The only other issue of note – and I feel it is a niggling one – is that while the movie itself is amazing – especially to someone who grew up with LEGO and possesses a nigh encyclopedic knowledge of the Batman mythos – there may well be jokes and references that are simply lost on casual audiences.
I can’t say how much that might affect someone’s enjoyment of this movie, because it’s difficult to put myself in the shoes of someone who, for example, might genuinely not know that Batman is in fact billionaire playboy Bruce Wayne. My gut tells me that enough of Batman’s sizable lore is household knowledge by now, but it felt worth considering.
Regardless, The LEGO Batman Movie is by far the funniest film I have seen in a very long time. Strange to say this as a positive, but this movie actually gave me jaw ache from the unending barrage of gags and comic references. Yes, this movie is so funny that it may leave you in physical pain. Be warned!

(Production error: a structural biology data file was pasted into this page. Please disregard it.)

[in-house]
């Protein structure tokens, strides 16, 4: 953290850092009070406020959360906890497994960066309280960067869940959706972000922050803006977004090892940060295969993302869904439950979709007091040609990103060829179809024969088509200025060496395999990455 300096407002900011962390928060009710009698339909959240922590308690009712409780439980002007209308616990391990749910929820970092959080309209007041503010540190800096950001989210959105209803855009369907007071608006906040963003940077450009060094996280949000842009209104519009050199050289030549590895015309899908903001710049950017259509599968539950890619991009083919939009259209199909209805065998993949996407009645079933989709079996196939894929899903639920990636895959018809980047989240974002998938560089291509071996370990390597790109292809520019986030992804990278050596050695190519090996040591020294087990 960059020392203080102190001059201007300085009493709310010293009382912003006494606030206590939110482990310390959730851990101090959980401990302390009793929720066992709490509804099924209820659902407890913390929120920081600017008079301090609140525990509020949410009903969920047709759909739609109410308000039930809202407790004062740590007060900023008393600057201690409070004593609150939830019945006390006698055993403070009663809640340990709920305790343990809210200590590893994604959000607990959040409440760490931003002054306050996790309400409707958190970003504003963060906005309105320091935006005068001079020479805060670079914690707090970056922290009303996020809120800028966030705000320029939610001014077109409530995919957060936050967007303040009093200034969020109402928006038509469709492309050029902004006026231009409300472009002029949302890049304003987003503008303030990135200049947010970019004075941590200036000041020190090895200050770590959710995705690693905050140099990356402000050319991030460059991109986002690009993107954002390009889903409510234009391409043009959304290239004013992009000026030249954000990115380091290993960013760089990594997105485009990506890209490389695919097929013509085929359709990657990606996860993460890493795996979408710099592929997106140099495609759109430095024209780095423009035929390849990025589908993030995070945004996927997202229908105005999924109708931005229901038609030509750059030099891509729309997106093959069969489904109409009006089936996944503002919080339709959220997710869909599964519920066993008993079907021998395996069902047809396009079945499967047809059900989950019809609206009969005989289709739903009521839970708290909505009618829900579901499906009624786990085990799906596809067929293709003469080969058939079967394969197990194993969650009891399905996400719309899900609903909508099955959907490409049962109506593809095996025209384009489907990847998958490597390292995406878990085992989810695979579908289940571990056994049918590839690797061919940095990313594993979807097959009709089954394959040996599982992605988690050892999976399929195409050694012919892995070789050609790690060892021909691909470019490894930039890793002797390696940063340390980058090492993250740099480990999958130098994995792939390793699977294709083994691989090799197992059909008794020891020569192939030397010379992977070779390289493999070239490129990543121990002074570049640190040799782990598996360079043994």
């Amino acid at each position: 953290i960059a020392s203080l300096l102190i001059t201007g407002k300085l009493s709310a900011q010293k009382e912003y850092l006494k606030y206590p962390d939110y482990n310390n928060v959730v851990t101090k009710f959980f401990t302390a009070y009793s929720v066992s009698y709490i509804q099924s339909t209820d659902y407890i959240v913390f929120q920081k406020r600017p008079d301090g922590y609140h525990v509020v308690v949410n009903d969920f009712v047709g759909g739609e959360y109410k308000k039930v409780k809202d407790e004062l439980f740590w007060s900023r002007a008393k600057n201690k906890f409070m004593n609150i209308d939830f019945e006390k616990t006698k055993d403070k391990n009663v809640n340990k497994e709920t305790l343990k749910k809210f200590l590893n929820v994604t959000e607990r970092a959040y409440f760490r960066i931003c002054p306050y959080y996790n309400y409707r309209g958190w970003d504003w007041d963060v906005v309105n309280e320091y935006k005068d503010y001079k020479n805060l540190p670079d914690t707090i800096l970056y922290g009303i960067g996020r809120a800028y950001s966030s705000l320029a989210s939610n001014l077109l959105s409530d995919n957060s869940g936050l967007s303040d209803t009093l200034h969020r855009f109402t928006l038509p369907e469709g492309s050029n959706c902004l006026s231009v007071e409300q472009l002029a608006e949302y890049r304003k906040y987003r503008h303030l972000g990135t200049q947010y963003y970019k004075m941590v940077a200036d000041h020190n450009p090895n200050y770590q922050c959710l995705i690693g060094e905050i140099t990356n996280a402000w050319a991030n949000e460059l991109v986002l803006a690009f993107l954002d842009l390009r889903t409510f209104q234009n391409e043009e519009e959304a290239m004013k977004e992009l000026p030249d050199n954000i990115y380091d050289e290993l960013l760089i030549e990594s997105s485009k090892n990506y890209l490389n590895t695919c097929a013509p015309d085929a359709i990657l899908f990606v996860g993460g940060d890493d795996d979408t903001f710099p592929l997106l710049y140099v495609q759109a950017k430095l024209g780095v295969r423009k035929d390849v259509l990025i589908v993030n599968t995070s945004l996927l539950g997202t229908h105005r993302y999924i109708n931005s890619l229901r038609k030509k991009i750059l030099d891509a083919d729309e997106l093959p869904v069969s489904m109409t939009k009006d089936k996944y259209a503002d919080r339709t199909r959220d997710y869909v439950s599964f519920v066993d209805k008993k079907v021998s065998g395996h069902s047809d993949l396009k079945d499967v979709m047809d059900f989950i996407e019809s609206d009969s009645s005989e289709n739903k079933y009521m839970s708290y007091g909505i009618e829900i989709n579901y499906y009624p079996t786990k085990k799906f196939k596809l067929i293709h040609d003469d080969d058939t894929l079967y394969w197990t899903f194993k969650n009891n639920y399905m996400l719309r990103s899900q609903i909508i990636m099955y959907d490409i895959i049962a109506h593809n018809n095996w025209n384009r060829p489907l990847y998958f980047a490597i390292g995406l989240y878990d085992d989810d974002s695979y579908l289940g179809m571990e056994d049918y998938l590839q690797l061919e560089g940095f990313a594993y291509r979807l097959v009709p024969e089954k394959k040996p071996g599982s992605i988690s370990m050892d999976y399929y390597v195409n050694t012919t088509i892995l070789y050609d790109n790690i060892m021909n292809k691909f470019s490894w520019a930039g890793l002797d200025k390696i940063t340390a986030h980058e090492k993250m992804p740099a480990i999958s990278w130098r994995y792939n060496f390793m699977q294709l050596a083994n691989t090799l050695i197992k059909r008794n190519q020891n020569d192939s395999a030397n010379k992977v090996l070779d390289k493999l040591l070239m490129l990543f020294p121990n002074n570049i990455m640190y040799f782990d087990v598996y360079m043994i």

Possibly the best thing about this movie is its blatant self-awareness. You can tell that the makers of this film know their LEGO, and are not ashamed to use it. Because of this, The LEGO Batman Movie feels like a labour of love, with a genuinely heartfelt message that is delivered in a way both whimsical and charming.
I highly recommend this movie to anyone with a love of LEGO, Batman, or simply an appreciation for impeccably crafted animation.
Runtime: 104 minutes